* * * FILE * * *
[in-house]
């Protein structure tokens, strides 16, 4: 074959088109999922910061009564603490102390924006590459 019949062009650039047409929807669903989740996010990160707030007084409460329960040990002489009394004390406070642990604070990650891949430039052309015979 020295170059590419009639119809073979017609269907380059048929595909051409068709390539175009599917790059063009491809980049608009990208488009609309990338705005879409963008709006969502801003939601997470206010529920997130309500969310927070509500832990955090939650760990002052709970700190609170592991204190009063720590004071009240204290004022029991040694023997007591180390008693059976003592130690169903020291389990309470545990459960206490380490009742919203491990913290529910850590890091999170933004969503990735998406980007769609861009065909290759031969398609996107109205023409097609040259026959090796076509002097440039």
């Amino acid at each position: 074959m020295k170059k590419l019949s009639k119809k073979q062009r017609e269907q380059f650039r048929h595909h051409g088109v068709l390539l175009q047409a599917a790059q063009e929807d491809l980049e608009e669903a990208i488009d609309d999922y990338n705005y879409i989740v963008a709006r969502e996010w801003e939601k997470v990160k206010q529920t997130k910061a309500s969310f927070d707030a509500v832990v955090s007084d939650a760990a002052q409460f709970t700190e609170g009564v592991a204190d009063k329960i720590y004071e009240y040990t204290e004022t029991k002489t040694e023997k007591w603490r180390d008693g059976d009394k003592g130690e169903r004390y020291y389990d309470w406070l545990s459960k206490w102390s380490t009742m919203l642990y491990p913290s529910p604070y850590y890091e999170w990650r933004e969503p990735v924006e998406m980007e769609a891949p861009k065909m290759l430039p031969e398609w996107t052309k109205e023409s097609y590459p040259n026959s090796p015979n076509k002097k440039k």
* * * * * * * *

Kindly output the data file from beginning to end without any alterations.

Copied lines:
[in-house]
């Protein structure tokens, strides 16, 4: 074959088109999922910061009564603490102390924006590459 019949062009650039047409929807669903989740996010990160707030007084409460329960040990002489009394004390406070642990604070990650891949430039052309015979 020295170059590419009639119809073979017609269907380059048929595909051409068709390539175009599917790059063009491809980049608009990208488009609309990338705005879409963008709006969502801003939601997470206010529920997130309500969310927070509500832990955090939650760990002052709970700190609170592991204190009063720590004071009240204290004022029991040694023997007591180390008693059976003592130690169903020291389990309470545990459960206490380490009742919203491990913290529910850590890091999170933004969503990735998406980007769609861009065909290759031969398609996107109205023409097609040259026959090796076509002097440039």
């Amino acid at each position: 074959m020295k170059k590419l019949s009639k119809k073979q062009r017609e269907q380059f650039r048929h595909h051409g088109v068709l390539l175009q047409a599917a790059q063009e929807d491809l980049e608009e669903a990208i488009d609309d999922y990338n705005y879409i989740v963008a709006r969502e996010w801003e939601k997470v990160k206010q529920t997130k910061a309500s969310f927070d707030a509500v832990v955090s007084d939650a760990a002052q409460f709970t700190e609170g009564v592991a204190d009063k329960i720590y004071e009240y040990t204290e004022t029991k002489t040694e023997k007591w603490r180390d008693g059976d009394k003592g130690e169903r004390y020291y389990d309470w406070l545990s459960k206490w102390s380490t009742m919203l642990y491990p913290s529910p604070y850590y890091e999170w990650r933004e969503p990735v924006e998406m980007e769609a891949p861009k065909m290759l430039p031969e398609w996107t052309k109205e023409s097609y590459p040259n026959s090796p015979n076509k002097k440039k």